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Changes of the Czech Trademark Law in 2019

Changes of the Czech Trademark Law in 2019 introduces new types of Czech trademarks



2019 Amendment to the Czech Trademark Act. New unconventional and non-traditional Czech trademarks.

After almost fifteen years, the first major amendment to the Czech Trademark Act came into effect on 1 January 2019. Act No. 286/2018 Sb. [Collection of Laws of the Czech Republic] Nr. 286/2018 Coll. transposes EU directives and regulations in Czech legislation and aligns the system of Czech trademarks with the systems in other EU Member States.
In addition to Czech trademarks defined in Act No. 441/2003 Sb., on Trademarks, as amended, it is now also possible to register in the Czech Republic international trademarks registered pursuant to the Madrid Agreement Concerning the International Registration of Marks and the Protocol relating to this Agreement at the World Intellectual Property Organisation (WIPO) WIPO - World Intellectual Property Organization and trademarks of the European Union (EUIPO) Europen Union Intellectual Property Office. In the Czech Republic, there are currently more than 1.35 million valid trademarks, including 125,000 Czech trademarks and 85,000 international trademarks.

Abolition of the obligatory requirement for graphical representation of a trademark preventing the registration of unconventional marks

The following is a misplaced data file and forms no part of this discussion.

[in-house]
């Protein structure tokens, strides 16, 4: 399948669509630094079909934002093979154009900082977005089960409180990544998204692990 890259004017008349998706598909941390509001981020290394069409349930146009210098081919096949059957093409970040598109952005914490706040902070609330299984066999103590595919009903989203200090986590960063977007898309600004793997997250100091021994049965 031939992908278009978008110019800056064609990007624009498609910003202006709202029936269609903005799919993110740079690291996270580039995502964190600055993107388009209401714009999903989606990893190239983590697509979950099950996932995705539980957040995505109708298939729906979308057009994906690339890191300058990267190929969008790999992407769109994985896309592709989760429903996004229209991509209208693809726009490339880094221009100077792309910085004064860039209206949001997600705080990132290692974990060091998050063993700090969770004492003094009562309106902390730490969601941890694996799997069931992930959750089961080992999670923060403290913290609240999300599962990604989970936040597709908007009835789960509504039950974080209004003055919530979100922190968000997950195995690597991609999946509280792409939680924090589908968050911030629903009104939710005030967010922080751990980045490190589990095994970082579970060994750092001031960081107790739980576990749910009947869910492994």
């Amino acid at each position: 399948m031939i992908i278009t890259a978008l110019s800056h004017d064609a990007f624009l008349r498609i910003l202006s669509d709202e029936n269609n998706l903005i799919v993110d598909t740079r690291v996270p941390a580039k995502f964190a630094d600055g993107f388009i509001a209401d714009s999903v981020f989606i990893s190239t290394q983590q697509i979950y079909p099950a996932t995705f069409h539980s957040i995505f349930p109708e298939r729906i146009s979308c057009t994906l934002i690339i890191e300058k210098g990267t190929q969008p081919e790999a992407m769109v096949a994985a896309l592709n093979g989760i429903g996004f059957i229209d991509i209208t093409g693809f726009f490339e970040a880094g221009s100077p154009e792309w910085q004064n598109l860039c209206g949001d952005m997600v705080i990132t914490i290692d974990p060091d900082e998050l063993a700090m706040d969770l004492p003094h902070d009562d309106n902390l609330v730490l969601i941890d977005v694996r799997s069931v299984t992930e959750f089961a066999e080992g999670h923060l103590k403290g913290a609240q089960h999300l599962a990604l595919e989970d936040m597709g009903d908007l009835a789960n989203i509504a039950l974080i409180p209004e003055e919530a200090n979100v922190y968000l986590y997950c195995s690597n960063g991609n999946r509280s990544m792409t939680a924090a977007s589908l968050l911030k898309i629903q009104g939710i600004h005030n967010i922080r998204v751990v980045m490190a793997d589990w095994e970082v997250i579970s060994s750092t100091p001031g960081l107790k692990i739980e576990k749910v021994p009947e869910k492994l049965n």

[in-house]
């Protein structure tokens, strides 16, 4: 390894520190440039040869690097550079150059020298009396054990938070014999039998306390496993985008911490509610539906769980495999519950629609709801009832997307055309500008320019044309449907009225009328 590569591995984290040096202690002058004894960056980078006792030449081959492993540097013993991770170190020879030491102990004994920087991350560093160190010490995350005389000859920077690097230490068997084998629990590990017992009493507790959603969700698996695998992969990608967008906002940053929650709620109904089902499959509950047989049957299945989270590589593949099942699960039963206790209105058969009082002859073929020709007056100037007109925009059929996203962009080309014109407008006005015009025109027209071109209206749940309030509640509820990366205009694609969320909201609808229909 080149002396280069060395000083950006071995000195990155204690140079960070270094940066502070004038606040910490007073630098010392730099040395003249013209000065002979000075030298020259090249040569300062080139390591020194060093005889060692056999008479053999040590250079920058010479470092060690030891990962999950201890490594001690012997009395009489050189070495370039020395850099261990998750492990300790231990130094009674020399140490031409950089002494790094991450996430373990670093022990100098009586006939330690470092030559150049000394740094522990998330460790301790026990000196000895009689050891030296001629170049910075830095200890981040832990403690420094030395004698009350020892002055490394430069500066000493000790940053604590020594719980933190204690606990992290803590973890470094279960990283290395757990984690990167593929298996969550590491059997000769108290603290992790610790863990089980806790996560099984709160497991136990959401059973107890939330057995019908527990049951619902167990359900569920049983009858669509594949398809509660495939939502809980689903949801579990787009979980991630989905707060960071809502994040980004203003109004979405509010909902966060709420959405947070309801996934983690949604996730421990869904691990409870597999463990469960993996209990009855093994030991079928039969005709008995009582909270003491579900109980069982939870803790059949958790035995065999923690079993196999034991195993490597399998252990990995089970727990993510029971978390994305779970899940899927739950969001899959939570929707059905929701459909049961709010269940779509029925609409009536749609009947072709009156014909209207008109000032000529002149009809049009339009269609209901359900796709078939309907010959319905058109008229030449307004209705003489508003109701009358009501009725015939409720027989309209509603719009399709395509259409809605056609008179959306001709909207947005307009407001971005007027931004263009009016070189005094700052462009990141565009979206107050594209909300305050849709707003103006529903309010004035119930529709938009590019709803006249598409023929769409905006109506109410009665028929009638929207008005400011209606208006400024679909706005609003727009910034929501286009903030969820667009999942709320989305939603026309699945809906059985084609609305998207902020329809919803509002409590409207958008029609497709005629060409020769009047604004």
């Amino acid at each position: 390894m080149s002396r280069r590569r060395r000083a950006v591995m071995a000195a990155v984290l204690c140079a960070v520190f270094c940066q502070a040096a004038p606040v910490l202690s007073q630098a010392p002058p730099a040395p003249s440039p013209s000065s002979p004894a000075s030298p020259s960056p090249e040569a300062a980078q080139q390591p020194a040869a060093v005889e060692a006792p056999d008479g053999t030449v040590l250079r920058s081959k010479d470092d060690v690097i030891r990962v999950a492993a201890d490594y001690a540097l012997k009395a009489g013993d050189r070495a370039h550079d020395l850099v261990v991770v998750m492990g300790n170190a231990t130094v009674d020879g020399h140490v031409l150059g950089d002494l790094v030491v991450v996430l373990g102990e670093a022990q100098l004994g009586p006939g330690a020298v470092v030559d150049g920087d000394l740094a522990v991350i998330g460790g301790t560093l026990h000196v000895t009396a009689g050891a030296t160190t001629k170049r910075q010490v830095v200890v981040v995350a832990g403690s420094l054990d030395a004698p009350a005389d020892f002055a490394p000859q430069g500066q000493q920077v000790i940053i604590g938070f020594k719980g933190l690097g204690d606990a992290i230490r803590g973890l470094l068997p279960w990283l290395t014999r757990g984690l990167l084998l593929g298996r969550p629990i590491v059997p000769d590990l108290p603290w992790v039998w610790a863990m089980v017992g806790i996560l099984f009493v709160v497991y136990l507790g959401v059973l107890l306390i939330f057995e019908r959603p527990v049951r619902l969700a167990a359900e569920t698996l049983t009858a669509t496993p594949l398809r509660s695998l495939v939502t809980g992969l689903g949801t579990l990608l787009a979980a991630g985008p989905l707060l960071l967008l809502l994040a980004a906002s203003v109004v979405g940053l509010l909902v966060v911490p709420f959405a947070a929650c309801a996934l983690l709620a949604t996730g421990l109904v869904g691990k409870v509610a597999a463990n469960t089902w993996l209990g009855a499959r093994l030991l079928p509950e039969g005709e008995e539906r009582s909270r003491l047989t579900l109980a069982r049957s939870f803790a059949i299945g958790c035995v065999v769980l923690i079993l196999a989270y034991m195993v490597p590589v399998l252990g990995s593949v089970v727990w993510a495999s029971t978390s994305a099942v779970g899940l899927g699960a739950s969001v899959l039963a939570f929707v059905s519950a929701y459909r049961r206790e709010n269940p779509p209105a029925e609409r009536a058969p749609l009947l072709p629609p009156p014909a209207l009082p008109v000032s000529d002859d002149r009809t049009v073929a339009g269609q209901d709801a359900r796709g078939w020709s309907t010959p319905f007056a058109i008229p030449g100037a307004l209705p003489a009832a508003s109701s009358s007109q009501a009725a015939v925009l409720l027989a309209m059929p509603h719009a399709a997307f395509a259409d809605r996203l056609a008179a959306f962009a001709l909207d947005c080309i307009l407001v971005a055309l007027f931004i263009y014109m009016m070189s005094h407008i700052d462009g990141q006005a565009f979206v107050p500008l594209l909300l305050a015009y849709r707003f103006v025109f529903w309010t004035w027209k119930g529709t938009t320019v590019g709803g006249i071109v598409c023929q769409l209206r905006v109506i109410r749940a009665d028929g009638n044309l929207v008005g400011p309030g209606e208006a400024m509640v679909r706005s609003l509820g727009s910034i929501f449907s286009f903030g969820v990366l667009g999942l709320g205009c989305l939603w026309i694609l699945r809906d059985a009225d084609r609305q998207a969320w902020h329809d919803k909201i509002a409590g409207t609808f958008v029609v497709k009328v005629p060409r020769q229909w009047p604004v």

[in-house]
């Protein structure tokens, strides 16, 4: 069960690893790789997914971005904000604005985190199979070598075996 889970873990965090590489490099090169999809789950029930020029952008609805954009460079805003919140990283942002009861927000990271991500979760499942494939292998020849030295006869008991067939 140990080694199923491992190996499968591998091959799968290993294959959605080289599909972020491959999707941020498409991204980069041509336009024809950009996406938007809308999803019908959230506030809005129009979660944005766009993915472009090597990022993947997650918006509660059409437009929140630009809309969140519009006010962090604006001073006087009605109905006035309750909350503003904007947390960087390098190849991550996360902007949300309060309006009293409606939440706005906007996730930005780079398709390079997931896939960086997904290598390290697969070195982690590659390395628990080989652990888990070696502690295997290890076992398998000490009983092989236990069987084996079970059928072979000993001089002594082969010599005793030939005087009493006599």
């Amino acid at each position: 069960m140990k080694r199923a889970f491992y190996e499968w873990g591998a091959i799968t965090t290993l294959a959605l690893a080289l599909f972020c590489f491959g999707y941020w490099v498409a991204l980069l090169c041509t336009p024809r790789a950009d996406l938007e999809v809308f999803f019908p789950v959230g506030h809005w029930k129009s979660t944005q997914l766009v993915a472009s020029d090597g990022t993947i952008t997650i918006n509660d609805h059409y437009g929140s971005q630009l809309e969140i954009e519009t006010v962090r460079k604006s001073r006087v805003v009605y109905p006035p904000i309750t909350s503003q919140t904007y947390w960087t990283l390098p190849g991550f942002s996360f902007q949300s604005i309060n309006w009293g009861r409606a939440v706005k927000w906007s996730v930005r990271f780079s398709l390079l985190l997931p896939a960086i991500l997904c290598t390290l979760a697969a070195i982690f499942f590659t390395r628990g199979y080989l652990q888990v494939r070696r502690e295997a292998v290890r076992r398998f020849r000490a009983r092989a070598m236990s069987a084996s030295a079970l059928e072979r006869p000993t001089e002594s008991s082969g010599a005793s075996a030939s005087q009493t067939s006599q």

A Czech trademark does not have to be capable of being represented only graphically or visually, i.e. a graphic, word or a combined mark, as it has been until now. It is newly possible to register unconventional Czech trademarks such as motion, audio visual or sound marks, 3D marks, a mark or a hologram, i.e. anything that can be represented by available technological means. Their representation will usually be in computer file formats such as MP3, MP4 or JPG. An olfactory or gustatory mark will also be permissible, but problems with their representation can be assumed in this case. The possibility to register these trademark types was upheld by the Court of Justice in 2002 in Case Sieckmann, C-273/00. The new law amendment to the Trademark Act specifies the following trademark types:

1. Word trademark

- A word trademark (a word mark), consisting exclusively of words or letters written in Latin, Arabian or Roman letters, other standard typographic characters or a combination thereof, is represented by submitting a reproduction of the sign in standard script and layout, without any graphic feature or colour.

2. Figurative trademark

- A figurative trademark (a figurative mark), consisting of non-standard characters, stylisation or layout, or a graphic feature or colour, including trademarks that consist exclusively of figurative elements or a combination of verbal and figurative elements, are represented by submitting a reproduction of the sign, whose registration is requested, showing all its elements and, where applicable, its colours.

3. Shape trademark

- A shape trademark (a shape mark), consisting of or extending to a three-dimensional shape, showing containers, packaging, the actual goods or its appearance, is represented by submitting a graphic reproduction of the shape, also including computer-generated imaging, or a photographic reproduction. The graphic or photographic reproduction may contain different views.

4. Position trademark